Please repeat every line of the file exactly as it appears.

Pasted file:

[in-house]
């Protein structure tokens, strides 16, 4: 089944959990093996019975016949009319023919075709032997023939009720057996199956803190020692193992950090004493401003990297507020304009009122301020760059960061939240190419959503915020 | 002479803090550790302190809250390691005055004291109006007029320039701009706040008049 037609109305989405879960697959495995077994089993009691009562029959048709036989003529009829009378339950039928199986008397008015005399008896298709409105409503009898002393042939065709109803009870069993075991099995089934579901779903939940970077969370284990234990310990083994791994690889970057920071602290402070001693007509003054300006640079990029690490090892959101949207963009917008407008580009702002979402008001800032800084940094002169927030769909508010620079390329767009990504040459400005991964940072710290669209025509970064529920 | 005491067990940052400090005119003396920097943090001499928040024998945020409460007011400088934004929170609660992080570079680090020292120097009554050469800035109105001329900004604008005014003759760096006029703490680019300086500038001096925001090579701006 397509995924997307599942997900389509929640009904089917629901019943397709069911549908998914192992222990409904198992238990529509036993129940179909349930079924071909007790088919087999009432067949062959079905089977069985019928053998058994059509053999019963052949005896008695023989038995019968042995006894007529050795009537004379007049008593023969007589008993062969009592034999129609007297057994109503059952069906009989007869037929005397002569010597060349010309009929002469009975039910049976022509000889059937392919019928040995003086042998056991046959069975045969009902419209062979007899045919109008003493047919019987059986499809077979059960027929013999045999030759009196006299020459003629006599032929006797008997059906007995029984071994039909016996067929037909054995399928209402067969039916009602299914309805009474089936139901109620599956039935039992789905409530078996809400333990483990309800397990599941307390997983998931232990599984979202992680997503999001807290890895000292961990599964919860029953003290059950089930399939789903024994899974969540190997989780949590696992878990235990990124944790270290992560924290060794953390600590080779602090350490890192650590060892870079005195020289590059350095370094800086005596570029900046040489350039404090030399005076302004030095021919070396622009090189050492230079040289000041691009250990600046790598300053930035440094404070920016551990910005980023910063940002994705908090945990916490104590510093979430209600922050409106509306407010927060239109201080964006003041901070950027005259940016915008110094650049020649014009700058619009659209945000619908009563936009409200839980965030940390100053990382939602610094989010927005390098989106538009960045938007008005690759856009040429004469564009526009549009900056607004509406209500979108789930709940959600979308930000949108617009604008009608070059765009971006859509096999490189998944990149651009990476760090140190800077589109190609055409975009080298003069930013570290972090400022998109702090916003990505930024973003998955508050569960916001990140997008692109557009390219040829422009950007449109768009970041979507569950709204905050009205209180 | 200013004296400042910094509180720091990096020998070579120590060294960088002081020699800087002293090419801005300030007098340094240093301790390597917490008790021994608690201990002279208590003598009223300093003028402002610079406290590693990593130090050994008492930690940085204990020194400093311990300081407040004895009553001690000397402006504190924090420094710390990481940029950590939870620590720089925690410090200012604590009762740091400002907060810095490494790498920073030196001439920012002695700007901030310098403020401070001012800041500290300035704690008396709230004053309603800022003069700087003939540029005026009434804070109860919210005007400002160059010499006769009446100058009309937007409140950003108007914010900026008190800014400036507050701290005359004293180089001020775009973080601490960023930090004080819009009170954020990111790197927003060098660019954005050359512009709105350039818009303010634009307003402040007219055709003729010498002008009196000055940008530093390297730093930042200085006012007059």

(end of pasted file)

[in-house]
């Protein structure tokens, strides 16, 4: 089944959990093996019975016949009319023919075709032997023939009720057996199956803190020692193992950090004493401003990297507020304009009122301020760059960061939240190419959503915020 | 002479803090550790302190809250390691005055004291109006007029320039701009706040008049 037609109305989405879960697959495995077994089993009691009562029959048709036989003529009829009378339950039928199986008397008015005399008896298709409105409503009898002393042939065709109803009870069993075991099995089934579901779903939940970077969370284990234990310990083994791994690889970057920071602290402070001693007509003054300006640079990029690490090892959101949207963009917008407008580009702002979402008001800032800084940094002169927030769909508010620079390329767009990504040459400005991964940072710290669209025509970064529920 | 005491067990940052400090005119003396920097943090001499928040024998945020409460007011400088934004929170609660992080570079680090020292120097009554050469800035109105001329900004604008005014003759760096006029703490680019300086500038001096925001090579701006 397509995924997307599942997900389509929640009904089917629901019943397709069911549908998914192992222990409904198992238990529509036993129940179909349930079924071909007790088919087999009432067949062959079905089977069985019928053998058994059509053999019963052949005896008695023989038995019968042995006894007529050795009537004379007049008593023969007589008993062969009592034999129609007297057994109503059952069906009989007869037929005397002569010597060349010309009929002469009975039910049976022509000889059937392919019928040995003086042998056991046959069975045969009902419209062979007899045919109008003493047919019987059986499809077979059960027929013999045999030759009196006299020459003629006599032929006797008997059906007995029984071994039909016996067929037909054995399928209402067969039916009602299914309805009474089936139901109620599956039935039992789905409530078996809400333990483990309800397990599941307390997983998931232990599984979202992680997503999001807290890895000292961990599964919860029953003290059950089930399939789903024994899974969540190997989780949590696992878990235990990124944790270290992560924290060794953390600590080779602090350490890192650590060892870079005195020289590059350095370094800086005596570029900046040489350039404090030399005076302004030095021919070396622009090189050492230079040289000041691009250990600046790598300053930035440094404070920016551990910005980023910063940002994705908090945990916490104590510093979430209600922050409106509306407010927060239109201080964006003041901070950027005259940016915008110094650049020649014009700058619009659209945000619908009563936009409200839980965030940390100053990382939602610094989010927005390098989106538009960045938007008005690759856009040429004469564009526009549009900056607004509406209500979108789930709940959600979308930000949108617009604008009608070059765009971006859509096999490189998944990149651009990476760090140190800077589109190609055409975009080298003069930013570290972090400022998109702090916003990505930024973003998955508050569960916001990140997008692109557009390219040829422009950007449109768009970041979507569950709204905050009205209180 | 200013004296400042910094509180720091990096020998070579120590060294960088002081020699800087002293090419801005300030007098340094240093301790390597917490008790021994608690201990002279208590003598009223300093003028402002610079406290590693990593130090050994008492930690940085204990020194400093311990300081407040004895009553001690000397402006504190924090420094710390990481940029950590939870620590720089925690410090200012604590009762740091400002907060810095490494790498920073030196001439920012002695700007901030310098403020401070001012800041500290300035704690008396709230004053309603800022003069700087003939540029005026009434804070109860919210005007400002160059010499006769009446100058009309937007409140950003108007914010900026008190800014400036507050701290005359004293180089001020775009973080601490960023930090004080819009009170954020990111790197927003060098660019954005050359512009709105350039818009303010634009307003402040007219055709003729010498002008009196000055940008530093390297730093930042200085006012007059």